When I was diagnosed with anorexia, I didn’t believe it. My doctor told me that my heart was giving out and I needed to go to treatment. My rabbi told me I had an obligation to eat the non-kosher food they’d serve there, that any food was permitted to save my life. That night, I laid in bed and cried, listening to my heart beat slowly in my chest. I didn’t want to die, but I was terrified of everything recovery symbolized: not just weight gain, but taking up space — my own space — in the world. I’d have to acknowledge my hunger and need, and I wasn’t sure if I was ready.
At first, I vacillated between recovering and turning back to my eating disorder. Eating felt like losing control; eating non-kosher food felt like turning my back on the community I’d tried so hard to fit into. But slowly, I began to view it as an act of rebellion against my eating disorder. With every forkful I ate, I was moving past the confines of an illness that had tried to diminish me in every way. Eating a cheeseburger meant choosing life; every bite of shrimp scampi was an act of freedom. As I regained my strength and my personality, I remembered who I was: not a girl who valued smallness, but a girl who valued life.
The number of people who suffer from eating disorders is alarmingly high in the Jewish community — in one Orthodox girls high school in Brooklyn, one in 19 girls had an eating disorder, at a rate of about 50% higher than the general population. Eating disorders aren’t a choice, but environment plays a huge role in how they develop, and I suspect that the pressure of the Eshet Hayili deal — of being the all-around perfect Jewish wife, mother and woman — has something to do with it.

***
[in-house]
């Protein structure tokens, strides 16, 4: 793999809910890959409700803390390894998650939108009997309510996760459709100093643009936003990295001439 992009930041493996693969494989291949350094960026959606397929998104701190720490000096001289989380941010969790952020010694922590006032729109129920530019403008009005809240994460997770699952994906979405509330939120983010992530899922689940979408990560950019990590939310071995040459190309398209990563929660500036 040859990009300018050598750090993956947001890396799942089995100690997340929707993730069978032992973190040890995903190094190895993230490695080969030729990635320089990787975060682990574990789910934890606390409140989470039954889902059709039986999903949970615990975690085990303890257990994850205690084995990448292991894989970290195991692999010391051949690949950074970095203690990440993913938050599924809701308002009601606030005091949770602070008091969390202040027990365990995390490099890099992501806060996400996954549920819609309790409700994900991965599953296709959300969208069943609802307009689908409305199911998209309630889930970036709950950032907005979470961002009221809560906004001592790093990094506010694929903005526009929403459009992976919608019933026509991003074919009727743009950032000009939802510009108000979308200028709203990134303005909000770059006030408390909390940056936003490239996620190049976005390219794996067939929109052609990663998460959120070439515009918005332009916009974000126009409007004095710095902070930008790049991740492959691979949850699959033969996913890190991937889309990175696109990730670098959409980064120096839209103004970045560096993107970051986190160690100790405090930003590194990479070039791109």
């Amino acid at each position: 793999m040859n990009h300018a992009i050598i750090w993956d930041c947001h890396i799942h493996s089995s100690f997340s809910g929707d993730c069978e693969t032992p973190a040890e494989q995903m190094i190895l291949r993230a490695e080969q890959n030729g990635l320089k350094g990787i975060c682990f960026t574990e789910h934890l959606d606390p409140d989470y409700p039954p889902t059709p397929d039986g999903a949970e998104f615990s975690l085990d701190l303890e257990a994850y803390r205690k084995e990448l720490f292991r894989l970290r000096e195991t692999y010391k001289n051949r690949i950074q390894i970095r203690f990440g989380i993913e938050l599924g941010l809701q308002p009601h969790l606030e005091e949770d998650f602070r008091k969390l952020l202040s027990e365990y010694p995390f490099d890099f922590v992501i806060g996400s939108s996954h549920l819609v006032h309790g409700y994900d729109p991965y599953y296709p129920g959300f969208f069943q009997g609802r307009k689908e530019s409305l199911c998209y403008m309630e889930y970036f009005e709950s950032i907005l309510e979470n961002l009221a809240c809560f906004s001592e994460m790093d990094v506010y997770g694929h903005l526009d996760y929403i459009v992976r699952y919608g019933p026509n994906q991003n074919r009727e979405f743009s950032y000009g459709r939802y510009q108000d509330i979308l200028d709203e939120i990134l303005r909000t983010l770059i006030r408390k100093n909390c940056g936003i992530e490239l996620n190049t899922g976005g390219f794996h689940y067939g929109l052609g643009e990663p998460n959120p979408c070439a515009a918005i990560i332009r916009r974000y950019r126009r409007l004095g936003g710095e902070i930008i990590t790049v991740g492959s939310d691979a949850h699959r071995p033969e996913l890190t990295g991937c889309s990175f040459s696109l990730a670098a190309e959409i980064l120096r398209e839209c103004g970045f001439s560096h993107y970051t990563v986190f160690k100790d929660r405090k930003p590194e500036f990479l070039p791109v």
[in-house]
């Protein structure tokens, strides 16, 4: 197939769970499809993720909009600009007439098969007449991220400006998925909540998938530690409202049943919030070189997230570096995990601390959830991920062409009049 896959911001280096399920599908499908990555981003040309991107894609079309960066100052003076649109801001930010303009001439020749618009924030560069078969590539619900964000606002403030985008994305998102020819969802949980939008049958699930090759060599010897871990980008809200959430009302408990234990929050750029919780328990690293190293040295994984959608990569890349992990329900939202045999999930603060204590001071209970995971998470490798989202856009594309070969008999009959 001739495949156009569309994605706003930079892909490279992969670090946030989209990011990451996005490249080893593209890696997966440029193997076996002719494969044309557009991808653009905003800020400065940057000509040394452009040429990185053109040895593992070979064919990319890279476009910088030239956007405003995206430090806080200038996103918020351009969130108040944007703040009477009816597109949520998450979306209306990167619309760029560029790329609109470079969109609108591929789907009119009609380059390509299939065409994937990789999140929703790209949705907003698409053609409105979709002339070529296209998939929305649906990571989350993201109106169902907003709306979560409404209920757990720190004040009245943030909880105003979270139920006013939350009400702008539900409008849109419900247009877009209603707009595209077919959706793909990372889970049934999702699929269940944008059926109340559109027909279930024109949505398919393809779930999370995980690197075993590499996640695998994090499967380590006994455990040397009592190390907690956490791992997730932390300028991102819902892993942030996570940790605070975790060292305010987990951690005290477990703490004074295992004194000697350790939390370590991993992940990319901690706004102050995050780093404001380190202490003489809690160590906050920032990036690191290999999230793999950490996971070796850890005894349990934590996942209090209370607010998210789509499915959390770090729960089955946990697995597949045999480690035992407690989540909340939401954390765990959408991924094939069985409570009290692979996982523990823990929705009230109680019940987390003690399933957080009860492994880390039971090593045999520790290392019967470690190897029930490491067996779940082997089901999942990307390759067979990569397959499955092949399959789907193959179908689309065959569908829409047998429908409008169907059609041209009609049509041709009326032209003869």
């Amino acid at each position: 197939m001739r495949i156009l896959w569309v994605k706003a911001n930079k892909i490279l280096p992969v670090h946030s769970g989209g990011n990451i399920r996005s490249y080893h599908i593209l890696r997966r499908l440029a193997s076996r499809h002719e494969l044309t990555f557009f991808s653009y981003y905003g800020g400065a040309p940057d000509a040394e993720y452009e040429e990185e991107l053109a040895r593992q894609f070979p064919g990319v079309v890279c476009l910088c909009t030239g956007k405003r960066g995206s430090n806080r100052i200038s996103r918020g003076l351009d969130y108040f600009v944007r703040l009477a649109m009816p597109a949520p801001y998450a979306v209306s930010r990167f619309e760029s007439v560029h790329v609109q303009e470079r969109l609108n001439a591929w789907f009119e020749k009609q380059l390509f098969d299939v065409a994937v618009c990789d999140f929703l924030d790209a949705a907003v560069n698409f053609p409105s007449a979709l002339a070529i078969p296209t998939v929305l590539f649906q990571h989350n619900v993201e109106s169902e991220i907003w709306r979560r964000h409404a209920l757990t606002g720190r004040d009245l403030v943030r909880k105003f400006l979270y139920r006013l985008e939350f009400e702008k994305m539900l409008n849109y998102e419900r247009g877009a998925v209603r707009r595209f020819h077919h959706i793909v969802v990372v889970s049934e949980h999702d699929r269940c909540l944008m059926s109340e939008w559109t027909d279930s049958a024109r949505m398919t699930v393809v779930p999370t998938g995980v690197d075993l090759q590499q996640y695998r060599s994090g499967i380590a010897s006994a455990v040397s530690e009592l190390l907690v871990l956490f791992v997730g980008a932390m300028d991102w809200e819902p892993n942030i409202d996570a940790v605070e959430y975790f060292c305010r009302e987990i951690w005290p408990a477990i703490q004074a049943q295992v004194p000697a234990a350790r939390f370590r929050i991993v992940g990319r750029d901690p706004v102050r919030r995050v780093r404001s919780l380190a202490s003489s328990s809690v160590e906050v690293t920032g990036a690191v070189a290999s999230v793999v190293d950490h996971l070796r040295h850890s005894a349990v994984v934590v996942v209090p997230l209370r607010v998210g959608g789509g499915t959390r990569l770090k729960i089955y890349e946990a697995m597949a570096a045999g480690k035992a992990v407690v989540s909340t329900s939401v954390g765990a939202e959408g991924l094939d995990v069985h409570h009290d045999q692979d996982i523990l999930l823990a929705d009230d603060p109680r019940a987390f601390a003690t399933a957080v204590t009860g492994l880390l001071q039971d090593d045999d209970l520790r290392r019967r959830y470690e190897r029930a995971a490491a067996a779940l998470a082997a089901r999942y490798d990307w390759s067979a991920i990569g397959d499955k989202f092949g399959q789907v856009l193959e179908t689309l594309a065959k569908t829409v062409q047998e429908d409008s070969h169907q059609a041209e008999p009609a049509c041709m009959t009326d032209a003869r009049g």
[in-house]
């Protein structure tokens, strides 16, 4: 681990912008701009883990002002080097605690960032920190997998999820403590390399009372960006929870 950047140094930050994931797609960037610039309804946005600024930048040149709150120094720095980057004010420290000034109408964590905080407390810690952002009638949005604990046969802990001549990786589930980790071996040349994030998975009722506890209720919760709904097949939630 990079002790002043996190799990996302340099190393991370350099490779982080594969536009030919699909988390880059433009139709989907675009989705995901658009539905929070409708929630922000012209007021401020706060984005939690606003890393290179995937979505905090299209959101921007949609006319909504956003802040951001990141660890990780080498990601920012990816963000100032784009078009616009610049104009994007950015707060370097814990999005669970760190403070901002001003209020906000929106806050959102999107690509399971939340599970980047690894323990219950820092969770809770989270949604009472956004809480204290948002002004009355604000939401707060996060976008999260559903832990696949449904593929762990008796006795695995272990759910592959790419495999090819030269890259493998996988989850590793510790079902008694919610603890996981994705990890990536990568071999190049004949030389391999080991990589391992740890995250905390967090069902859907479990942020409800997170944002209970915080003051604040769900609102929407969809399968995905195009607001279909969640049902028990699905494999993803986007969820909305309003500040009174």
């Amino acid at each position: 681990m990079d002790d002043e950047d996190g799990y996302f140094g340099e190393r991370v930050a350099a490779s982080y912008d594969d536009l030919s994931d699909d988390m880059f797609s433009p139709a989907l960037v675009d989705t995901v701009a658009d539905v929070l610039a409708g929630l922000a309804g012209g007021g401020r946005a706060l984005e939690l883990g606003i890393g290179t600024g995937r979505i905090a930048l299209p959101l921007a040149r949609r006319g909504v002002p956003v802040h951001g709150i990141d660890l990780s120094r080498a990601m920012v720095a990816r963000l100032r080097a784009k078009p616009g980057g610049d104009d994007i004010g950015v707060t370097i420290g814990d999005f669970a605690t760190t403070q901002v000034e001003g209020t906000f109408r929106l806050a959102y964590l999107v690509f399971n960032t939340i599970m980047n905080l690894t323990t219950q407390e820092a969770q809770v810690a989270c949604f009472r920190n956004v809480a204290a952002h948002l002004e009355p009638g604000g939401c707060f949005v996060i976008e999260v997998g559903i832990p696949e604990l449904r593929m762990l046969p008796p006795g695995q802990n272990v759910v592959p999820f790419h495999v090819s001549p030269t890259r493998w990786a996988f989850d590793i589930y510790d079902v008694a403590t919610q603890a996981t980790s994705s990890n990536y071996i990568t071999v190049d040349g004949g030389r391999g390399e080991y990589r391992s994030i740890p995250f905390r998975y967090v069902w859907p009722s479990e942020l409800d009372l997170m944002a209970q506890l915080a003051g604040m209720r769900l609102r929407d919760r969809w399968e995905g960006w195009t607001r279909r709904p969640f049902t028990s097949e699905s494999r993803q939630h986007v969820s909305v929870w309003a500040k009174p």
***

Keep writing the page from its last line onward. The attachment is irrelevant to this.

It’s time for the narrow, restrictive definitions of what it means to be a Jewish woman to be redefined. Let’s start teaching girls that their value lies not in their modesty, purity or family size, but in their character traits, talents and capabilities. There’s a world of girls out there who need to hear that it’s OK if they don’t fit the mold, that they don’t need to shrink any part of themselves to conform.
Recovery is not linear. I battle ED thoughts every time I eat; I’m terrified of one day relapsing, of spiraling down again. My eating disorder whispers to me, reminding me of how good it felt to exert control, of how much safer it felt to be small and invisible. But I remind myself that shrinking almost killed me, and that I have a life to live beyond fitting in. And while I haven’t quite embraced my hunger, I’m learning to accept it. It’s not just keeping me alive. It’s opening me up to life.
If you are struggling with an eating disorder, please reach out to the NEDA Helpline for support, resources and treatment options.